Then, there's the question of whether football should even be a college curricula, much less a dominant expense [and cash cow] for colleges and the conferences in which they participate.
Mixing athletes of all scholastic aptitudes together is a natural practice, but the temptation is strong to attract those likely to excel on the football field rather than in the classroom.
Look at the schools which have become 'football factories', and ask the question 'what is your graduation rate among athletes'.
You probably won't be surprised at the answer.
Another, better question would be what courses did you take and what did you learn?
Or, what do want to be when you grow up?
If the answer is an underwater basket weaver or physical fitness coach, that's a tip-off that a student athlete's real motivation for taking up a spot in a college was to get famous enough to be spotted by the National Football League, the NFL!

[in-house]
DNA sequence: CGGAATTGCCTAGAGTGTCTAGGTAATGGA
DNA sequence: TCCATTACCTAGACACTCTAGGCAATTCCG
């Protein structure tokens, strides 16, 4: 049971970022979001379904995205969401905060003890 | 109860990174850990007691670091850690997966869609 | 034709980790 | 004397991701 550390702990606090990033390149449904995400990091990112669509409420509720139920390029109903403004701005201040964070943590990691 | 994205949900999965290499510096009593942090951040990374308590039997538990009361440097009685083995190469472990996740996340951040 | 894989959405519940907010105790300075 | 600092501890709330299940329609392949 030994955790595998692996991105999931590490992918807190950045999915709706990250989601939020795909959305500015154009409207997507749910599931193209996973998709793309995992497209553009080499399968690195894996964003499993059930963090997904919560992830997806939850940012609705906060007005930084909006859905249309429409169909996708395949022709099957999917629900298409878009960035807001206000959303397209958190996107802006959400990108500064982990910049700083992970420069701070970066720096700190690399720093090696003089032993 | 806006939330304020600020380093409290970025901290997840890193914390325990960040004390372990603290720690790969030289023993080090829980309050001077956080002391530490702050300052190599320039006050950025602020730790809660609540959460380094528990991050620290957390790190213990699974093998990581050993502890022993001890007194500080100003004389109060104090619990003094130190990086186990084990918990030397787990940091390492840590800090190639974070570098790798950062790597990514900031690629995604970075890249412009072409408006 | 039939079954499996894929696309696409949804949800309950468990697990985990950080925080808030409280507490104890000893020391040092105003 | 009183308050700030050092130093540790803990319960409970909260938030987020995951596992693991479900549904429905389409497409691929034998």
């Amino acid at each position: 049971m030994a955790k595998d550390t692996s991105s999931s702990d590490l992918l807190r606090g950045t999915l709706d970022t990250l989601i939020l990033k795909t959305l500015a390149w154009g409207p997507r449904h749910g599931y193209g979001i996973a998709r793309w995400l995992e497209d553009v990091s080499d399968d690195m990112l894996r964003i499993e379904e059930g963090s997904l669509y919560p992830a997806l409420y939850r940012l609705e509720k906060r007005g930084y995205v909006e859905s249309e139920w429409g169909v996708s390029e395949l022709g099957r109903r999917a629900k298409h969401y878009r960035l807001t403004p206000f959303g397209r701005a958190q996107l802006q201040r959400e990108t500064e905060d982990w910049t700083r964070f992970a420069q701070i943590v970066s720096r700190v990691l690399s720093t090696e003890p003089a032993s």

Consider that little secret now uncovered.
Of course there are always those enamored with the idea of becoming a BMOC -big man on campus- or just attractive to girls.
[Remember 'You gotta be a football hero'?]
Being in the NFL is a goal that most college athletes will never reach, but it is still a strong attraction.
The top recruits, often spotted while still in high school or below, are highly prized by college athletic programs.
I suspect that recruiting is a very expensive part of attaining and sustaining a football program of high national ranking.
Just look at what college football coaches are being paid; millions!
Who says the free market system isn't alive and well in America?
One just has to have a market that is very popular, like an opiate for the masses.
I do admire people who are able to parlay their skills and dedication to get ahead and achieve the top ranks in their professions, but are all professions equal?
Not even close!
When a college football coach earns more than a college President or internationally acclaimed Professor, that indicates to me that something is seriously amiss.